Meister began the deliberations laying out a case to support the appeal. D’Amico followed. But then, in a stunning 3-2 vote, the younger generation of West Hollywood’s City Council pushed back against neighborhood opposition and paved the way for construction of a new assisted living facility for senior citizens on Palm Avenue.
The project includes a new four-story, 33,460-square-foot senior congregate care housing facility with 48 units and a one-level subterranean parking garage using a Senior Housing density bonus.
The Palms Project had received approval from the Planning Commission but was met with fierce pushback from neighbors such as Wail Bushara, who appealed the decision on behalf of the “Friends of Palm Avenue.”
The two seniors on the council — John D’Amico and Lauren Meister — voted against the largest senior assisted living facility to be introduced for West Hollywood since cityhood. Both argued against the project to start deliberations.
Mayor Lindsey Horvath joined Councilmembers John Erickson and Sepi Shyne in denying the appeal and allowing the project to proceed.
D’Amico stretched to overturn the vote and insert two affordable units to upset the deliberations and find a way to unanimous consensus. But the net result would have been a partial overturning of the Planning decision and might have caused litigation against the City.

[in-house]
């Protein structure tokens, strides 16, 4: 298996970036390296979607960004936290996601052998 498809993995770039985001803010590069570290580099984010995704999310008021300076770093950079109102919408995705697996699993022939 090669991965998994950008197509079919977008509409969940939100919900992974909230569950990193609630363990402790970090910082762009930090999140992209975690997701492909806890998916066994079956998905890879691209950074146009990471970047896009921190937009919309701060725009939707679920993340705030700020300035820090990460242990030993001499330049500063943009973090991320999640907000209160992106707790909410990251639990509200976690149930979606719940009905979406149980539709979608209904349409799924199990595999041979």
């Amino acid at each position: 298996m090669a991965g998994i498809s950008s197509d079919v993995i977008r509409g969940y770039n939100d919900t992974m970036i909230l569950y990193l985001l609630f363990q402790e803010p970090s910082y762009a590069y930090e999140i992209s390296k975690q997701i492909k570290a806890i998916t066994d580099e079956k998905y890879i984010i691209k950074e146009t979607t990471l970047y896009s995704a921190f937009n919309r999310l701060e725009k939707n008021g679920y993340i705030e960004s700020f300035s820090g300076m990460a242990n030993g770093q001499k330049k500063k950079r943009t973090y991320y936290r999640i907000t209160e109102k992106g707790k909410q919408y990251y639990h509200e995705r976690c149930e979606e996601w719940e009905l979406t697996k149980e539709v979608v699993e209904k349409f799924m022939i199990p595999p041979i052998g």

Shyne, who is a business attorney, cited the strong case against the city in voting to deny the appeal and upholding the Planning Commission approval. Erickson accused the appellant of sloppy work. Horvath was the deciding vote in approving the Project.
The arguments from residents got very personal, arguing that Historic Planning Commissioner Edward Levin was conflating roles as the architect of the project.
Edward Levin, who is a member of the Historic Preservation Commission, did not participate or contact staff about the project throughout the Historic Preservation Commission process associated with this project and recused himself from the HPC public hearing on the matter. Therefore, there is no violation of the Political Reform Act, and Section 1090 did not apply —Mr. Levin recused himself from the Historic Commission voting, resulting in a 3-3 split. Levin was appointed to the commission by Mayor Horvath.
This project is expected to be ready for occupancy in late 2024 or early 2025.